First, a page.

"Handsome fellow," went on the quartermaster, "and looks like a gentleman. Glories in the Ouida-esque name of Charles Morely Cairness, and signs it in full."
The woman joined her voice. She had a meat cleaver in her hand, and there was blood on her apron where she had wiped the roast she was now leaving to burn in the stove. "Like as not we'll all be massacred. I told Bill to get off this place two weeks ago, and he's such an infernal loafer he couldn't make up his mind to move hisself." She flourished her cleaver toward the big Texan, her husband, who balanced on the tongue of a wagon, his hands in his pockets, smiling ruefully and apologetically, and chewing with an ardor he never put to any other work. "We been here four years now," she went on raspingly, "and if you all feel like staying here to be treated like slaves by these John Bulls, you can do it. But you bet I know when I've got enough. To-morrow I quits." Her jaws snapped shut, and she stood glaring at them defiantly.
He passed an officer who had a smoking six-shooter in his hand, and yelled in his ear, "Why are you doing that?" He had forgotten that it was by no means his place to question. Felipa sat up in bed, and leaning over to the window beside it drew up the shade and looked out. The cold, gray world of breaking day was battling furiously with a storm of rain. The huddling flowers in the garden bent to the ground before the rush of wind from the mountains across the prairie. The windmill sent out raucous cries as it flew madly around, the great dense clouds, black with rain, dawn-edged, charged through the sky, and the shining-leaved cottonwoods bent their branches almost to the earth. The figures of Cairness and a couple of cow-boys, wrapped in rubber coats, passed, fighting their way through the blur,—vague, dark shadows in the vague, dark mist. The little Reverend was the first thing on earth to his father. For the wife had made that step in advance, which is yet a step in descent in a woman's life, when she becomes to her husband less herself than the mother of his child.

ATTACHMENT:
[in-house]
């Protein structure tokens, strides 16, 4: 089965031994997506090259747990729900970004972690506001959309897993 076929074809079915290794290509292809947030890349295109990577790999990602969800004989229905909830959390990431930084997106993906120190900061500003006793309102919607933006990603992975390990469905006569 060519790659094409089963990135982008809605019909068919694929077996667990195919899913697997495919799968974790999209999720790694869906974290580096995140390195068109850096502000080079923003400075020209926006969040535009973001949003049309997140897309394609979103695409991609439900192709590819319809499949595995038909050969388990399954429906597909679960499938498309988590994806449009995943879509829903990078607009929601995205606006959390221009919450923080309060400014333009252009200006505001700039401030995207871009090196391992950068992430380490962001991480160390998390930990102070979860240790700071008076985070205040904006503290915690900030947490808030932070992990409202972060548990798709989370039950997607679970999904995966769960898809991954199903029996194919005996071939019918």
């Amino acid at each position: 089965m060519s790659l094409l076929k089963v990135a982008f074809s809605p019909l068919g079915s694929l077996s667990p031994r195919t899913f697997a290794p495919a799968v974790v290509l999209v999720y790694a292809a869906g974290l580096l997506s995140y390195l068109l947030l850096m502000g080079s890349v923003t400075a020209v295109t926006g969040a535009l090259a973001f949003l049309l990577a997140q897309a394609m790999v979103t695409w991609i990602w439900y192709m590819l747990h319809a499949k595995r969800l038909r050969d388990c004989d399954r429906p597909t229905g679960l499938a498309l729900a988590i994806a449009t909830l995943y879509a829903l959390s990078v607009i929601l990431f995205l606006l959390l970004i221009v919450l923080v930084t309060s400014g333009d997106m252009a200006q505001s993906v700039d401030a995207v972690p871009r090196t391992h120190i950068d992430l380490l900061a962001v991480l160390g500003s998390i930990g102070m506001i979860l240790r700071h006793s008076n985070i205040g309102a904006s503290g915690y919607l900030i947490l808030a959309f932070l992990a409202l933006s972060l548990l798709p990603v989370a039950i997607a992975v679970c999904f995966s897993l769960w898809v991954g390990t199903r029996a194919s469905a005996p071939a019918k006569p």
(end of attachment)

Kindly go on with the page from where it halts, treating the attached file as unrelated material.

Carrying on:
"How many did you say?" he wanted to know, having the laudable intention of committing the man before Brewster.
Felipa rose from the table, and going over to her husband laid her hand on his shoulder. She asked when he must go. "To-night, my dear lady, I am afraid," soothed the commandant. But she appeared to be in no need of humoring, as she turned to Landor and offered to do what she might to help him.
The chances of detection would certainly be less if he should go back of the officers' quarters, instead of the barracks. But to do that he would have to cross the road which led from the trader's to the quadrangle, and he would surely meet some one, if it were only some servant girl and her lover. He had observed and learned some things in his week of waiting in the post—that week which otherwise had gone for worse than nothing. He took the back of the barracks, keeping well away from them, stumbling in and out among rubbish heaps. He had no very clear idea of what he meant to do, or of why he was going in this particular direction; but he was ready for anything that might offer to his hand. If he came upon Landor or the adjutant or any of them, he would put a knife into him. But he was not going to the trouble of hunting[Pg 206] them out. And so he walked on, and came to the haystacks, looming, denser shadows against the sky.
"Well?" said he, questioningly, setting his mouth. It answered to the duellist's "On guard!" She had seen him set his mouth before, and she knew that it meant that he was not to be opposed. Nevertheless there was a principle involved now. It must be fought for. And it would be the first fight of their marriage, too. As he had told Cairness once, she was very amiable.
"We meet 'neath the blazing heavens,
Finally the minister raised his eyes and looked down the street. It was almost empty, save for two men in high-heeled top boots and sombreros who sat in chairs tilted back against the post-office wall, meditating in mutual silence. The only sounds were the rattling of dishes over in his mother-in-law's restaurant across the street, and the sleepy cheeping of the little chickens in his own back yard, as they cuddled under their mother's wing.